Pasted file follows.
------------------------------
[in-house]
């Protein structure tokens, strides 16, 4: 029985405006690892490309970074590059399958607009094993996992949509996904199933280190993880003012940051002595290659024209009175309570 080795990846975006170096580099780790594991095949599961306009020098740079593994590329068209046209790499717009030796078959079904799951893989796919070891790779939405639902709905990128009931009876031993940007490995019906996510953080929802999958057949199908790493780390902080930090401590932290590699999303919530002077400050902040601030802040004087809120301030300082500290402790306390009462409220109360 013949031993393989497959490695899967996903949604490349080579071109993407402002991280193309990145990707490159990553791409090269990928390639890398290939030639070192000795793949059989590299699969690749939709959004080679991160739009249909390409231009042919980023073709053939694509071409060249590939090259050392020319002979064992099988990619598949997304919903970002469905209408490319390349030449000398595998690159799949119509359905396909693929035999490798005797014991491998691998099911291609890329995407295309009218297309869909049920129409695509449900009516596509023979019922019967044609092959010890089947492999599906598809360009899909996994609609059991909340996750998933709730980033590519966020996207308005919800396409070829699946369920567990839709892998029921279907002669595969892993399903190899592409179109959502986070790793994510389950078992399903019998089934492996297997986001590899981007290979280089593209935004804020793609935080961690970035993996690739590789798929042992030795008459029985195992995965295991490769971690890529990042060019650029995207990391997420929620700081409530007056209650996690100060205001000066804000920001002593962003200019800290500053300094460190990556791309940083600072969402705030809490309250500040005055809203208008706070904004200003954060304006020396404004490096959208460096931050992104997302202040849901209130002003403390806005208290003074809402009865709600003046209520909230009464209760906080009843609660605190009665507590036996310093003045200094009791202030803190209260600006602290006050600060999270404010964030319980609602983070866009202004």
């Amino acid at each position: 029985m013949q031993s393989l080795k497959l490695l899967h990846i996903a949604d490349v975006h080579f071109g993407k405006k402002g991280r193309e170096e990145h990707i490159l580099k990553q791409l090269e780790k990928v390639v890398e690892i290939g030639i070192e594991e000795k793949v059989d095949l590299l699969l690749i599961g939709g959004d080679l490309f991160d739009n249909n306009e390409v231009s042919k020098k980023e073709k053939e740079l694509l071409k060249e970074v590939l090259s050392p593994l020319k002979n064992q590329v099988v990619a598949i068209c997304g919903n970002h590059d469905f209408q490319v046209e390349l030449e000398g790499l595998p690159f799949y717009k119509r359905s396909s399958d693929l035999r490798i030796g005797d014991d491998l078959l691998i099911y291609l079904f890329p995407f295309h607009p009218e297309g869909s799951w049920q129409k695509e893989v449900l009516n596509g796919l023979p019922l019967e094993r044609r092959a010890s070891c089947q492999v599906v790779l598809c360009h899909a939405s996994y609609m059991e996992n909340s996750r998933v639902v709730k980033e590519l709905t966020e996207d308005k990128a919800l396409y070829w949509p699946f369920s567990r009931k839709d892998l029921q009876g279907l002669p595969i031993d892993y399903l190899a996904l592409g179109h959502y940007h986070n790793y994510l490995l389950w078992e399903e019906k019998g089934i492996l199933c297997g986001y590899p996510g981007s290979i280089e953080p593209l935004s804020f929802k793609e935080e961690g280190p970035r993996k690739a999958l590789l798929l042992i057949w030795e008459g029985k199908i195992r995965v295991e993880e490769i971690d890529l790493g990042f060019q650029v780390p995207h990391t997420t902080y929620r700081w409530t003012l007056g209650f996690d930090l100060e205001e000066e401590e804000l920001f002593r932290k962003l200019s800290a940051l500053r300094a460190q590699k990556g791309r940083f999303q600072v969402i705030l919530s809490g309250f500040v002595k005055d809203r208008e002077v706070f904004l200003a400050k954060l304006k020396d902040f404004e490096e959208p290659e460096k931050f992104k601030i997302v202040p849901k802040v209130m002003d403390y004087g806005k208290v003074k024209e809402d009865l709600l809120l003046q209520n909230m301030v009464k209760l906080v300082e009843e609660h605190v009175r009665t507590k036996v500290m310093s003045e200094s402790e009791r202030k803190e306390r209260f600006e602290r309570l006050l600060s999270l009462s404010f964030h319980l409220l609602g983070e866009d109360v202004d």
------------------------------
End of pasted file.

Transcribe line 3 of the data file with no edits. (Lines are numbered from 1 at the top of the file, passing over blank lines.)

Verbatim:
């Amino acid at each position: 029985m013949q031993s393989l080795k497959l490695l899967h990846i996903a949604d490349v975006h080579f071109g993407k405006k402002g991280r193309e170096e990145h990707i490159l580099k990553q791409l090269e780790k990928v390639v890398e690892i290939g030639i070192e594991e000795k793949v059989d095949l590299l699969l690749i599961g939709g959004d080679l490309f991160d739009n249909n306009e390409v231009s042919k020098k980023e073709k053939e740079l694509l071409k060249e970074v590939l090259s050392p593994l020319k002979n064992q590329v099988v990619a598949i068209c997304g919903n970002h590059d469905f209408q490319v046209e390349l030449e000398g790499l595998p690159f799949y717009k119509r359905s396909s399958d693929l035999r490798i030796g005797d014991d491998l078959l691998i099911y291609l079904f890329p995407f295309h607009p009218e297309g869909s799951w049920q129409k695509e893989v449900l009516n596509g796919l023979p019922l019967e094993r044609r092959a010890s070891c089947q492999v599906v790779l598809c360009h899909a939405s996994y609609m059991e996992n909340s996750r998933v639902v709730k980033e590519l709905t966020e996207d308005k990128a919800l396409y070829w949509p699946f369920s567990r009931k839709d892998l029921q009876g279907l002669p595969i031993d892993y399903l190899a996904l592409g179109h959502y940007h986070n790793y994510l490995l389950w078992e399903e019906k019998g089934i492996l199933c297997g986001y590899p996510g981007s290979i280089e953080p593209l935004s804020f929802k793609e935080e961690g280190p970035r993996k690739a999958l590789l798929l042992i057949w030795e008459g029985k199908i195992r995965v295991e993880e490769i971690d890529l790493g990042f060019q650029v780390p995207h990391t997420t902080y929620r700081w409530t003012l007056g209650f996690d930090l100060e205001e000066e401590e804000l920001f002593r932290k962003l200019s800290a940051l500053r300094a460190q590699k990556g791309r940083f999303q600072v969402i705030l919530s809490g309250f500040v002595k005055d809203r208008e002077v706070f904004l200003a400050k954060l304006k020396d902040f404004e490096e959208p290659e460096k931050f992104k601030i997302v202040p849901k802040v209130m002003d403390y004087g806005k208290v003074k024209e809402d009865l709600l809120l003046q209520n909230m301030v009464k209760l906080v300082e009843e609660h605190v009175r009665t507590k036996v500290m310093s003045e200094s402790e009791r202030k803190e306390r209260f600006e602290r309570l006050l600060s999270l009462s404010f964030h319980l409220l609602g983070e866009d109360v202004d």